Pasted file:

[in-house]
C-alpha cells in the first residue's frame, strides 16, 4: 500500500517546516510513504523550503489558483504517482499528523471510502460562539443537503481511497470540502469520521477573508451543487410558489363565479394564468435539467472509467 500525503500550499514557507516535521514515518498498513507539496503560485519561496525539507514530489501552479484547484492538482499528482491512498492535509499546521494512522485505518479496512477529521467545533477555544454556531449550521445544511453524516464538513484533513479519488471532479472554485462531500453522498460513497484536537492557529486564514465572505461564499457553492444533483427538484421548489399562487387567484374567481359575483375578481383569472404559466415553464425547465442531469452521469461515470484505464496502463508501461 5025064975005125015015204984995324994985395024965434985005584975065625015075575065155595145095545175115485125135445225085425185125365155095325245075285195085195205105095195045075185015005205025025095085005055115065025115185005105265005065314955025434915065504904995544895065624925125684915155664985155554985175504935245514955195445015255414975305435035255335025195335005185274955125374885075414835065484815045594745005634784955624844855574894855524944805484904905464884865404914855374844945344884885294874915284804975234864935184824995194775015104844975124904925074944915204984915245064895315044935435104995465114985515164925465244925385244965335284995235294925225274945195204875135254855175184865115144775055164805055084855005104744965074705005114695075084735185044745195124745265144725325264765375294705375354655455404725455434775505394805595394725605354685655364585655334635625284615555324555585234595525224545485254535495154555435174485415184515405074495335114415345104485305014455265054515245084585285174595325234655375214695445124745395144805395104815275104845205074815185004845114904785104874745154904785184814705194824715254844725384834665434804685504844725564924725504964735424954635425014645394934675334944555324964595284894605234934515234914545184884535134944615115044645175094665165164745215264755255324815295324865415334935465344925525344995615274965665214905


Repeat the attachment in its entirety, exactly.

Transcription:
[in-house]
C-alpha cells in the first residue's frame, strides 16, 4: 500500500517546516510513504523550503489558483504517482499528523471510502460562539443537503481511497470540502469520521477573508451543487410558489363565479394564468435539467472509467 500525503500550499514557507516535521514515518498498513507539496503560485519561496525539507514530489501552479484547484492538482499528482491512498492535509499546521494512522485505518479496512477529521467545533477555544454556531449550521445544511453524516464538513484533513479519488471532479472554485462531500453522498460513497484536537492557529486564514465572505461564499457553492444533483427538484421548489399562487387567484374567481359575483375578481383569472404559466415553464425547465442531469452521469461515470484505464496502463508501461 5025064975005125015015204984995324994985395024965434985005584975065625015075575065155595145095545175115485125135445225085425185125365155095325245075285195085195205105095195045075185015005205025025095085005055115065025115185005105265005065314955025434915065504904995544895065624925125684915155664985155554985175504935245514955195445015255414975305435035255335025195335005185274955125374885075414835065484815045594745005634784955624844855574894855524944805484904905464884865404914855374844945344884885294874915284804975234864935184824995194775015104844975124904925074944915204984915245064895315044935435104995465114985515164925465244925385244965335284995235294925225274945195204875135254855175184865115144775055164805055084855005104744965074705005114695075084735185044745195124745265144725325264765375294705375354655455404725455434775505394805595394725605354685655364585655334635625284615555324555585234595525224545485254535495154555435174485415184515405074495335114415345104485305014455265054515245084585285174595325234655375214695445124745395144805395104815275104845205074815185004845114904785104874745154904785184814705194824715254844725384834665434804685504844725564924725504964735424954635425014645394934675334944555324964595284894605234934515234914545184884535134944615115044645175094665165164745215264755255324815295324865415334935465344925525344995615274965665214905